Scarlet Tanager

Hey guys welcome back! Today’s bird is our first of (as of the date of this writing) 3 tanagers on my life list! The scarlet tanager is a smallish songbird, about the size of an eastern bluebird. Like other tanagers, they are primarily insectivores, but also enjoy eating fruits and berries. Taxonomically, tanagers are kind of all over the place, simultaneously fitting in with and not fitting in with other families. Currently the genus Piranga, of which the North American tanagers belong, is listed as a part of the cardinal family.

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Scarlet tanager, Central Park, NY

Speaking of cardinals, how many of you have ever been out and seen a northern cardinal in a tree, perhaps against a snowy backdrop, and said to yourselves wow what a bright red bird! Well, the breeding plumage of a male scarlet tanager makes the northern cardinal look dull. And that’s not an exaggeration. The male scarlet tanager is a ridiculously bright red, offset by jet-black wings and tail. I mean they look like when someone takes a photo and turns up the saturation way too high.

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Scarlet tanager, Gateway Arch National Park, St. Louis, MO

Despite this, they can actually be quite difficult to see, as they typically spend their time in the tops of trees. Though you will see them down low. I remember the best scarlet tanager sighting I ever had (which of course was before I got my camera.) I was working in Central Park, walking through the area known as the Ravine. It was mid May, and spring migration was in full force. I came upon a dead snag only a few feet off the path. It was maybe 5 feet tall, and right there at eye level, not 10 feet away was a scarlet tanager! As I looked at the dead tree it was on, it looked to be moving. That’s when I realized why this bird was here. There had been a hatch-out of some sort of insect. There were hundreds of them on this tree, and a hungry tanager going to town on the buffet he found!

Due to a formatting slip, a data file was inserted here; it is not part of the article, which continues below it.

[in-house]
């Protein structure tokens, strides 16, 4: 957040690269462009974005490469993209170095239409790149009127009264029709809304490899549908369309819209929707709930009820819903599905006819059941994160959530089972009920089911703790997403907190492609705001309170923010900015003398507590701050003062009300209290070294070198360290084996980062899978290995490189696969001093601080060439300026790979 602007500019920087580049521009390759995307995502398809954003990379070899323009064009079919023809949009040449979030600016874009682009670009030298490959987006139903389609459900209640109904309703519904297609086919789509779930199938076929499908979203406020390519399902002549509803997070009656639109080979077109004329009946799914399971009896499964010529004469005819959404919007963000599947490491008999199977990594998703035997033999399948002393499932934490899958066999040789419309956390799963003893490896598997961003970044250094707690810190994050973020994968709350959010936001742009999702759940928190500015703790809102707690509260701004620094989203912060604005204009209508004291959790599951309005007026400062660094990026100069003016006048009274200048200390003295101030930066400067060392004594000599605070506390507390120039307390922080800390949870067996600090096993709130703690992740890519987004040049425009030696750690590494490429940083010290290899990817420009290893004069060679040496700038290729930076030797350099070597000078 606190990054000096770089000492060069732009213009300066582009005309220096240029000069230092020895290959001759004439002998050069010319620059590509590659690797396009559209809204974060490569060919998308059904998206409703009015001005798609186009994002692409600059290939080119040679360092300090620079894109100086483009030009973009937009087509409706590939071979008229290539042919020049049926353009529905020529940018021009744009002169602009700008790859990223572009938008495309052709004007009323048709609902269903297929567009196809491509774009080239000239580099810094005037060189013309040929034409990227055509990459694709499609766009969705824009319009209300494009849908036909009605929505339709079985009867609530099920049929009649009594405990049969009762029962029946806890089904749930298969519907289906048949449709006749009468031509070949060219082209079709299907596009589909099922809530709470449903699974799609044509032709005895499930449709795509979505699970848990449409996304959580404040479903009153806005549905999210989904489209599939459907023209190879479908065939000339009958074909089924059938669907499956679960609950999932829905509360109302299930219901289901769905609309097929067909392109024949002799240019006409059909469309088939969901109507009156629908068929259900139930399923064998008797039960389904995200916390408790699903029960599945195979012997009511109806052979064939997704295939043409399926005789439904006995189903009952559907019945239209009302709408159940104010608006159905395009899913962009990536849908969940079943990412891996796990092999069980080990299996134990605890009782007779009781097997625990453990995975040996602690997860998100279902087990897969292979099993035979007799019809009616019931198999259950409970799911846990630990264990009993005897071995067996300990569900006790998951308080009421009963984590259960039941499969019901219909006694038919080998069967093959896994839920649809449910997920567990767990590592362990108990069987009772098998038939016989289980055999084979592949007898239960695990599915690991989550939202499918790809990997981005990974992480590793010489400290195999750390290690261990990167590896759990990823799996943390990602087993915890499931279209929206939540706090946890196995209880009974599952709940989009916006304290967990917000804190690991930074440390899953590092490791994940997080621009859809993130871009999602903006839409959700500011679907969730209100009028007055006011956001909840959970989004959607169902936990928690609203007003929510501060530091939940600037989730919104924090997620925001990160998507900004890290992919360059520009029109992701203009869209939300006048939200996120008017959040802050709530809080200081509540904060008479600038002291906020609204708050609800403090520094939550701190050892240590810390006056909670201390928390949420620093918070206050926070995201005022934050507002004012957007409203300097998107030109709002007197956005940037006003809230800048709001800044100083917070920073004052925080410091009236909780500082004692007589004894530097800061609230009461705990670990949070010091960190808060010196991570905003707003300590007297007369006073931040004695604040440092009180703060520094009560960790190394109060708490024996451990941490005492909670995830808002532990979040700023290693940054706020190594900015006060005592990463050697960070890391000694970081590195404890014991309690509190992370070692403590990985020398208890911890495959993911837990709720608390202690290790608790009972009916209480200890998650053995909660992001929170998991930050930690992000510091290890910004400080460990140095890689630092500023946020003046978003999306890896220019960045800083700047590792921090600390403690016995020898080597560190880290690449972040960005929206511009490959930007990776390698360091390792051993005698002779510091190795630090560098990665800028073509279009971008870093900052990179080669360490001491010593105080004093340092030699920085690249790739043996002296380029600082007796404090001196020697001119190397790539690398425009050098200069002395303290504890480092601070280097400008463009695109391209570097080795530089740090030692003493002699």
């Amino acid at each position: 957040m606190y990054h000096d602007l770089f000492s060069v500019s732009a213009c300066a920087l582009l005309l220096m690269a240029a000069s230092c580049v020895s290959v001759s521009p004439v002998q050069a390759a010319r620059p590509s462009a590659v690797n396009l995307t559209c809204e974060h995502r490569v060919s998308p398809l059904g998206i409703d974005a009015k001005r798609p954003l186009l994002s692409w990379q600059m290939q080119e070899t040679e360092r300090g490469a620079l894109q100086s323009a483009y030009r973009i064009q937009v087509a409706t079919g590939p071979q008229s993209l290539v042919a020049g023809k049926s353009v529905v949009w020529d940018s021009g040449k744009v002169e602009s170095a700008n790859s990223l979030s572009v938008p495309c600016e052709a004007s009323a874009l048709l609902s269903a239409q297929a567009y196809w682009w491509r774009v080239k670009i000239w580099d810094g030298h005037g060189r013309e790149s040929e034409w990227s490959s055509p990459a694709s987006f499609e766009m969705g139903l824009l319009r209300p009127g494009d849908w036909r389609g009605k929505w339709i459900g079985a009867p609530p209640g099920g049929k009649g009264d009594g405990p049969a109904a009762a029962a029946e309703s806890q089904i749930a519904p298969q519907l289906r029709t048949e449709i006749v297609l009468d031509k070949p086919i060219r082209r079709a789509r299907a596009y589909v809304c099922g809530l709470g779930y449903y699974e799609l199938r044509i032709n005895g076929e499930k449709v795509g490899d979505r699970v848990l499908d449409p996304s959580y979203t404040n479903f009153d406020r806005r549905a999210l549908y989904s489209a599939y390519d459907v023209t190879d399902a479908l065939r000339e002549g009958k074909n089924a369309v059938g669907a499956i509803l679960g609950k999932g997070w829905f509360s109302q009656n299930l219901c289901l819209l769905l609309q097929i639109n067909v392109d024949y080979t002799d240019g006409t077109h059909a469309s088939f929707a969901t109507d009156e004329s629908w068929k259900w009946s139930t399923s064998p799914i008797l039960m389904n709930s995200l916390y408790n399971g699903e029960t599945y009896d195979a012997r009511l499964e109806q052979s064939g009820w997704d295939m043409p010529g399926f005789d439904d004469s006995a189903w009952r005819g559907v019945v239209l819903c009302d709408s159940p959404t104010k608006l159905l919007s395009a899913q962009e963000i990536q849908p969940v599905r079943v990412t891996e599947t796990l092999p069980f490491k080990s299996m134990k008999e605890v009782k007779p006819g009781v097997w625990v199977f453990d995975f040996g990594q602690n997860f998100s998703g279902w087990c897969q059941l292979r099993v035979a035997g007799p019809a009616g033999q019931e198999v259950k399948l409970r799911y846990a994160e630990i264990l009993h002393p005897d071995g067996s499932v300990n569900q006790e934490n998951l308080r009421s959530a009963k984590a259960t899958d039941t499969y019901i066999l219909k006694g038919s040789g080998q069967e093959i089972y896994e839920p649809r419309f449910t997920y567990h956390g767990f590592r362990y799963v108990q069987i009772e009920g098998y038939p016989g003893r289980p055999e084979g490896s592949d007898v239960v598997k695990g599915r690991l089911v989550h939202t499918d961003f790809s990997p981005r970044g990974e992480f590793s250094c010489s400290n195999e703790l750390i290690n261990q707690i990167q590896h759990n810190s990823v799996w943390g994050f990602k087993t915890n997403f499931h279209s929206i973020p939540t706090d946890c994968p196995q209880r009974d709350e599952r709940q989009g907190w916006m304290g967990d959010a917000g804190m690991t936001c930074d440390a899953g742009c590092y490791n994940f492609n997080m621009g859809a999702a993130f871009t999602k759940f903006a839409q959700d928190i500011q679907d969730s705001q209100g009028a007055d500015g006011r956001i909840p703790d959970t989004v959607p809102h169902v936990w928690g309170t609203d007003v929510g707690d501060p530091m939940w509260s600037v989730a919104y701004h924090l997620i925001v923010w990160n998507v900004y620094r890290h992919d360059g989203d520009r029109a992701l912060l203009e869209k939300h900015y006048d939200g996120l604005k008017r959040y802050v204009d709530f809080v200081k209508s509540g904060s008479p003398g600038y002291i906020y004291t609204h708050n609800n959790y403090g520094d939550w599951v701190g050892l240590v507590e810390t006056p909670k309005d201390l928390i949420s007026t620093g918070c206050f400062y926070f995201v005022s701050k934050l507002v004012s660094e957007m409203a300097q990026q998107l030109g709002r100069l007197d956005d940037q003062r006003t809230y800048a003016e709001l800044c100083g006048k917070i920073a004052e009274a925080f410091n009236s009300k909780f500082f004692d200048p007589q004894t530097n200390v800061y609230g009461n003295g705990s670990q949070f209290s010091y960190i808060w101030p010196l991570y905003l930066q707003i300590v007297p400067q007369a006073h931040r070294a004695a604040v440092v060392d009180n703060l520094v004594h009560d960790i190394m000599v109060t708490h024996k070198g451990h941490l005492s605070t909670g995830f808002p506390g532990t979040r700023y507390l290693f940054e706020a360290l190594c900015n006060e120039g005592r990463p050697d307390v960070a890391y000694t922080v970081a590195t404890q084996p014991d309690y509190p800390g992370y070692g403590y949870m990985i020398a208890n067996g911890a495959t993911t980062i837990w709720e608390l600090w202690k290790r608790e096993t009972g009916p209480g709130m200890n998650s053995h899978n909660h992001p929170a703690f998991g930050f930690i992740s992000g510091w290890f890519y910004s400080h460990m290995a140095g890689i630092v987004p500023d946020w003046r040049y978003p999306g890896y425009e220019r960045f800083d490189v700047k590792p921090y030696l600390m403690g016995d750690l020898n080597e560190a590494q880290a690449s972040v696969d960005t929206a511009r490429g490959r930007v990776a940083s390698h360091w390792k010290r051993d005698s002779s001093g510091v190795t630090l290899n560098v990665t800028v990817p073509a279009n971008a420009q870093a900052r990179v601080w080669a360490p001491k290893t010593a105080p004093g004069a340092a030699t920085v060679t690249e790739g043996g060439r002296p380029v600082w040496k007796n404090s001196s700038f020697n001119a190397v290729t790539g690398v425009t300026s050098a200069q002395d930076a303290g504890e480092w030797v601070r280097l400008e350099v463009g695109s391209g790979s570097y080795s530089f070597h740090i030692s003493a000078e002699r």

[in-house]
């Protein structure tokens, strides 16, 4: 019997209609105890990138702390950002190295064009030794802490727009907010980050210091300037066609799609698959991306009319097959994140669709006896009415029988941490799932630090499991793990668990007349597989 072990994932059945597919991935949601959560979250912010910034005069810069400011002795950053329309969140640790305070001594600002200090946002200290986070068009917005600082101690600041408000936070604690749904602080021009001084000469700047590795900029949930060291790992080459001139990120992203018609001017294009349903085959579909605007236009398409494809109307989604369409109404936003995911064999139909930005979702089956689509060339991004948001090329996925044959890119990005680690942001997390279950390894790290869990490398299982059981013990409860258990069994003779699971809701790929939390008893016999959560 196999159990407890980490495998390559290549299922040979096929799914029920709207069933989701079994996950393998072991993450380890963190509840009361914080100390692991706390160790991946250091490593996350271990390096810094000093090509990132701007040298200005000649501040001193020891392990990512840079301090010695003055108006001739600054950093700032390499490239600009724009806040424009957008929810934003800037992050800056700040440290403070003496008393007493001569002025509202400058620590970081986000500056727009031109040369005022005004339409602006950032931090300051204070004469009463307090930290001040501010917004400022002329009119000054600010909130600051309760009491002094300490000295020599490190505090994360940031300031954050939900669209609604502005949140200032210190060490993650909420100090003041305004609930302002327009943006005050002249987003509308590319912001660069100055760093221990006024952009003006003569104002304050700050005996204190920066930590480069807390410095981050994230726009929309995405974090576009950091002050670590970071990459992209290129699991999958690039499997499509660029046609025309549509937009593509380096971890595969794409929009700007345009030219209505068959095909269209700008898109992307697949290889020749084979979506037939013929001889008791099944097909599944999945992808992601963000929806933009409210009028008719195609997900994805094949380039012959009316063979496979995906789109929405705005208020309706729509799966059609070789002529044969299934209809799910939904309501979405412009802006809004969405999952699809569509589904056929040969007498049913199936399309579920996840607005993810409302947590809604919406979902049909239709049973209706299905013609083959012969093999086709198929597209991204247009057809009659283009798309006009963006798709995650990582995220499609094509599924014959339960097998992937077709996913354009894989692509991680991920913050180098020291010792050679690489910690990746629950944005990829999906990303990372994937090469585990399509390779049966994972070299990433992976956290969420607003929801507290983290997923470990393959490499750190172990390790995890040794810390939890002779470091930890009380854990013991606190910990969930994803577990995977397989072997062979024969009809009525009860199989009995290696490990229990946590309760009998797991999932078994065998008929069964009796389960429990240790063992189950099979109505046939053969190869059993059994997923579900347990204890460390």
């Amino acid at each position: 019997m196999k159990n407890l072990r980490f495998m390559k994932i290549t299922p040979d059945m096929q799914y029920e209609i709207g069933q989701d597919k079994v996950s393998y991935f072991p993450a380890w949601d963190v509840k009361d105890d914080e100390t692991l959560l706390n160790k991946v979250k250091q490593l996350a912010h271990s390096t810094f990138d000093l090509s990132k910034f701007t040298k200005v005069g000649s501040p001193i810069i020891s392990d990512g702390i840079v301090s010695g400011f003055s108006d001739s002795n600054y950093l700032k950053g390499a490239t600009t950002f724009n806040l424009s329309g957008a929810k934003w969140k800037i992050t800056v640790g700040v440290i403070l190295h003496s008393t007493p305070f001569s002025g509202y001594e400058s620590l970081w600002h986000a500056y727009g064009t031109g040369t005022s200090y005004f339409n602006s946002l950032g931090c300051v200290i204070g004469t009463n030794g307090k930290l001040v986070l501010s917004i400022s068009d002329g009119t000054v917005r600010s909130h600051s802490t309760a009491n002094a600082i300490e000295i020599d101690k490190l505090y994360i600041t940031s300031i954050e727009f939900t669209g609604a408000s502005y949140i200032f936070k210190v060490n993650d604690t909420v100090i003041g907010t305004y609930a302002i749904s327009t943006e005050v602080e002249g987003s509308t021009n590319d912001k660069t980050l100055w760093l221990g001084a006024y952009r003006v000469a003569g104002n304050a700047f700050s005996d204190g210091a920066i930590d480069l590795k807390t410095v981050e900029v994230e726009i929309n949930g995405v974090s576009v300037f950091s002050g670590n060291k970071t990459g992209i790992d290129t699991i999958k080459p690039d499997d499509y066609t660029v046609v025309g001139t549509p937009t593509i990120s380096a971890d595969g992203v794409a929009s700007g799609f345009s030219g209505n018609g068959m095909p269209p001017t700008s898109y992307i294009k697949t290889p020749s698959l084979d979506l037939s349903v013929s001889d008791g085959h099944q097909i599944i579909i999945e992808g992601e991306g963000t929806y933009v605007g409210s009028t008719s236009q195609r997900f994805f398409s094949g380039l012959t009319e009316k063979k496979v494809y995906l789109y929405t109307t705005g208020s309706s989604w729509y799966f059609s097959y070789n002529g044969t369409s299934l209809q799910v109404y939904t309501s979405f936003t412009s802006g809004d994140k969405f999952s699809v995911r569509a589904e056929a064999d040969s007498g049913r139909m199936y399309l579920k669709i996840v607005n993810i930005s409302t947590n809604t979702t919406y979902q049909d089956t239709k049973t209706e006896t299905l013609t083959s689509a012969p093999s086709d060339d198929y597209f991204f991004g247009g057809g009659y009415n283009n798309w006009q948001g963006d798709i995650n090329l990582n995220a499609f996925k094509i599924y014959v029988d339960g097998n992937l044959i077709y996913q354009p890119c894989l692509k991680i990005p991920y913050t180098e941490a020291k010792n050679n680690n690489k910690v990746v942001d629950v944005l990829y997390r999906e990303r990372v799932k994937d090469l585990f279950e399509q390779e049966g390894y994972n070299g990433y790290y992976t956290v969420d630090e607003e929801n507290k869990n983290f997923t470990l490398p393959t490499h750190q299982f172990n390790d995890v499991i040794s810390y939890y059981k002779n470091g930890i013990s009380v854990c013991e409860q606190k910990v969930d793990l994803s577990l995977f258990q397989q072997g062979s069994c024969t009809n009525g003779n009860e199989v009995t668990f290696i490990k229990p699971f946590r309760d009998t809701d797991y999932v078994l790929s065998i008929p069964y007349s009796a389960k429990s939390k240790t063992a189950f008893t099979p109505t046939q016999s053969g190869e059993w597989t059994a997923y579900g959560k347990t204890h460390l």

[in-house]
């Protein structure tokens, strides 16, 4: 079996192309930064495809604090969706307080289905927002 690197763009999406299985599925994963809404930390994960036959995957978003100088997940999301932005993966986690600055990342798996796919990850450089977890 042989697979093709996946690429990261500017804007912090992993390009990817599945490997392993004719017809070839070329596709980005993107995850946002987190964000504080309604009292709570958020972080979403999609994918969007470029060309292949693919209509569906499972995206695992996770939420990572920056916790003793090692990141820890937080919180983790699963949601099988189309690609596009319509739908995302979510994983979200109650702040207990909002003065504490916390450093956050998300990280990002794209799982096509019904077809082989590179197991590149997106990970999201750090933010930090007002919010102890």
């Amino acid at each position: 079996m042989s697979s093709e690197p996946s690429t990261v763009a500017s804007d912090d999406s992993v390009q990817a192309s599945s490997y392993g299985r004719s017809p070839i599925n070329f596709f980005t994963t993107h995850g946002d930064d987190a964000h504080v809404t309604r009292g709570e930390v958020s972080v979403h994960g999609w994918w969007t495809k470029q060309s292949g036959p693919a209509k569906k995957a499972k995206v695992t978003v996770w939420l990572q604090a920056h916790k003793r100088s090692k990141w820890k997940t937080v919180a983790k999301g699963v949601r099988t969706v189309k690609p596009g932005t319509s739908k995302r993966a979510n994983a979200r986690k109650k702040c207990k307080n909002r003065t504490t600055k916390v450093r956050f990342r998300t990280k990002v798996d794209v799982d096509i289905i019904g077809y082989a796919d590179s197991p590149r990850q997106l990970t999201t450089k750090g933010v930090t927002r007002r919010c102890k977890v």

The females aren’t nearly as bright. In fact, they aren’t even red at all! Females and juveniles are a yellowish olive green, with slightly darker wings. Sometimes, especially in fall, you’ll see males that are in between plumages sporting red splotches on their otherwise olive bodies. Come back next time when we’ll take a look at another member of the thrush family. See you then!

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